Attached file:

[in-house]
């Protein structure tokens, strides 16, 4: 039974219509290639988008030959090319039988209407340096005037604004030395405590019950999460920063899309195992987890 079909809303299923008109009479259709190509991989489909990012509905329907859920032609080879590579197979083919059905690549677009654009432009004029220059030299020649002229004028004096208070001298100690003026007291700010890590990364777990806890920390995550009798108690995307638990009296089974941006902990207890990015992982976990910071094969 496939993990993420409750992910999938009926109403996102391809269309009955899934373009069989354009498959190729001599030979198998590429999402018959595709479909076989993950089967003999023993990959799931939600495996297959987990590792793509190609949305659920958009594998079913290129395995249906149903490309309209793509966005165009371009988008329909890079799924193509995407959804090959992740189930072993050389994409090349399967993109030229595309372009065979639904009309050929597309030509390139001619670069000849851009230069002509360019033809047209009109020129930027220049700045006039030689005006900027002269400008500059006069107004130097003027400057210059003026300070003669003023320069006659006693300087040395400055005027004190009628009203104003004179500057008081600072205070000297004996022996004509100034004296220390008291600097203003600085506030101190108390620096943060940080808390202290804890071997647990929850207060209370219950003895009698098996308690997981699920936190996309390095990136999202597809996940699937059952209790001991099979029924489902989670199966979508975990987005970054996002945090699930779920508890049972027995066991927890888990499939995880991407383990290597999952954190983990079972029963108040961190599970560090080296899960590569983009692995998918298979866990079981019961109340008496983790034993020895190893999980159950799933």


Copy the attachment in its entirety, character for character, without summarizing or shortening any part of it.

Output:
[in-house]
């Protein structure tokens, strides 16, 4: 039974219509290639988008030959090319039988209407340096005037604004030395405590019950999460920063899309195992987890 079909809303299923008109009479259709190509991989489909990012509905329907859920032609080879590579197979083919059905690549677009654009432009004029220059030299020649002229004028004096208070001298100690003026007291700010890590990364777990806890920390995550009798108690995307638990009296089974941006902990207890990015992982976990910071094969 496939993990993420409750992910999938009926109403996102391809269309009955899934373009069989354009498959190729001599030979198998590429999402018959595709479909076989993950089967003999023993990959799931939600495996297959987990590792793509190609949305659920958009594998079913290129395995249906149903490309309209793509966005165009371009988008329909890079799924193509995407959804090959992740189930072993050389994409090349399967993109030229595309372009065979639904009309050929597309030509390139001619670069000849851009230069002509360019033809047209009109020129930027220049700045006039030689005006900027002269400008500059006069107004130097003027400057210059003026300070003669003023320069006659006693300087040395400055005027004190009628009203104003004179500057008081600072205070000297004996022996004509100034004296220390008291600097203003600085506030101190108390620096943060940080808390202290804890071997647990929850207060209370219950003895009698098996308690997981699920936190996309390095990136999202597809996940699937059952209790001991099979029924489902989670199966979508975990987005970054996002945090699930779920508890049972027995066991927890888990499939995880991407383990290597999952954190983990079972029963108040961190599970560090080296899960590569983009692995998918298979866990079981019961109340008496983790034993020895190893999980159950799933």